However, we frequently observe many marginal conditions. Components clinging to a board by a sliver of solder, just enough to pass the requisite electrical tests, with no telling for how long. BGA balls that are not concentric to their true position. Through-holes that have not filled to their fullest extent during reflow. Digital device leads that are not properly aligned to their underlying lands on the surface of the board.
In a certain sense we serve up disappointment. But at the same time, our work narrows the search and helps to focus the scope of inquiry, revealing where those marginal conditions begin to impede functionality.
A little bit off here; a wee bit off there. Not enough in and among themselves to constitute a failure, but when you add the sum-total of these marginal conditions, you get a recipe for …?
Hello tech support.
Sometimes failure analysis is just the laborious process of ticking off those variables, and attempting to assign a probability to them, projecting when they will fail, and if that failure will lead to bad outcomes. It is unsexy detective work, narrowing the scope of the search from the nonessential to the essential. It often involves pattern recognition, and the realization that what we’re looking at is not normal, compared to what came before and what we’re observing in the surrounding area. This is subtle stuff. It usually doesn’t emit smoke.
Reporting these marginal conditions to an audience starving for a smoking gun can be a challenge. This is especially true when the audience has already conducted its own in-house trial, and the culprit has been convicted and sentenced to hang before the proceedings even begin. Customers like this perceive our job to be one of confirming their biases.
You can imagine their reaction when we don’t get with the program.
A recent customer was completely convinced the package-on-package (PoP) device on their board was failing due to head-in-pillow (HiP) defects. They refused to entertain alternative explanations, even when x-ray images clearly demonstrated the PoP device to be properly and cleanly assembled, but the adjacent FPGA to be resting on substandard, voided BGA balls, showing abundant evidence of shoddy rework. The schematic clearly indicated the FPGA controlled the PoP device, so the chain of evidence was strong. Causation was obvious (to us). It didn’t matter. The customer didn’t want to hear it, our 24-page report with supporting 3D images notwithstanding. You reach a point in the argument where you stop fighting. You’re the customer; here’s your bill. Have a nice life making up facts to suit your conclusions.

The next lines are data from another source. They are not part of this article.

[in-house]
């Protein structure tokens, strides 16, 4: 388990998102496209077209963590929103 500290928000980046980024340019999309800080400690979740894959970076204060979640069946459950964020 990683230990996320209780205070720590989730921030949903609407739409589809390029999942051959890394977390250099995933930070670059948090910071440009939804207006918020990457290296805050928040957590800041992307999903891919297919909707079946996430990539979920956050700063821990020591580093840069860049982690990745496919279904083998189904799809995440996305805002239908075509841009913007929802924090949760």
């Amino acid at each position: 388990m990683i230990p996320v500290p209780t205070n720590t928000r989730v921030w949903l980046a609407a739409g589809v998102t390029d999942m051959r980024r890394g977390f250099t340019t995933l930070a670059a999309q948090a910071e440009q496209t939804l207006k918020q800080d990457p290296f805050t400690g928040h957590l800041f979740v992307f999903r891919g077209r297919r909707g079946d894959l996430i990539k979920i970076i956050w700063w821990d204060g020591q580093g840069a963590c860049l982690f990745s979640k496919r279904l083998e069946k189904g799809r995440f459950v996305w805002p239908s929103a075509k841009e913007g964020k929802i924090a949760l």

Then there was the customer with the Big Emergency: an intermittent failure because of unpredicted heat excursions on one FPGA. Sample size of one board, one row, one pin. The only discordant note out of thousands of boards made. That didn’t stop the customer from drawing global conclusions and predicting imminent doom.
And ignoring our results.
A misshapen pin was not the glamorous answer they were looking for. At least they couldn’t persuade themselves to convince management of the validity of our evidence. Nevertheless, in spite of the misgivings about our results, the board still didn’t work consistently, and we were pretty sure we knew the reason why.
Somebody screwed up. It happens. Here’s your bill. Thanks for coming. File the results under “ignore.”
In the last column, I cited many of the popular statistical techniques used to predict “infant mortality.” I also highlighted methods like HASS and HALT employed to deliberately accelerate failures and get a handle on probable product lifecycles.
This time I want to emphasize the accumulation, or insidious creep, of little things: ever-so-slight deviations from the norm, or the nominal tolerance, that subtract from performance and product life, eventually leading to total failure. These little things may not seem like much at first, but they compound. Over time they can overwhelm.
How do we know this? We see evidence of it every day, and we have thousands of images of substandard or marginal assembly conditions to back it up. They suggest an emphasis in manufacturing on “building just enough quality in to pass,” as opposed to “building it to work.” Analogous to asking the teacher at the beginning of the semester what is needed to get an “A” versus resolving to actually learn something.
My point, you ask? We have lots of sophisticated models to give us some indication when electronic products will break. These models were supposed to help us improve our processes so they would not break, or at least break far less often than they do.
Most disturbingly, the same problems recur, as in the examples described above. Makes you wonder if these models are more of a self-perpetuating academic exercise than a problem-solving tool. Is anything really being learned?
Somebody didn’t get the memo. Stuff still breaks, a lot. Perhaps planned obsolescence really is desirable, and sustaining engineering isn’t. On the one hand, thank you, because failure is good for business. On the other hand, is anybody listening?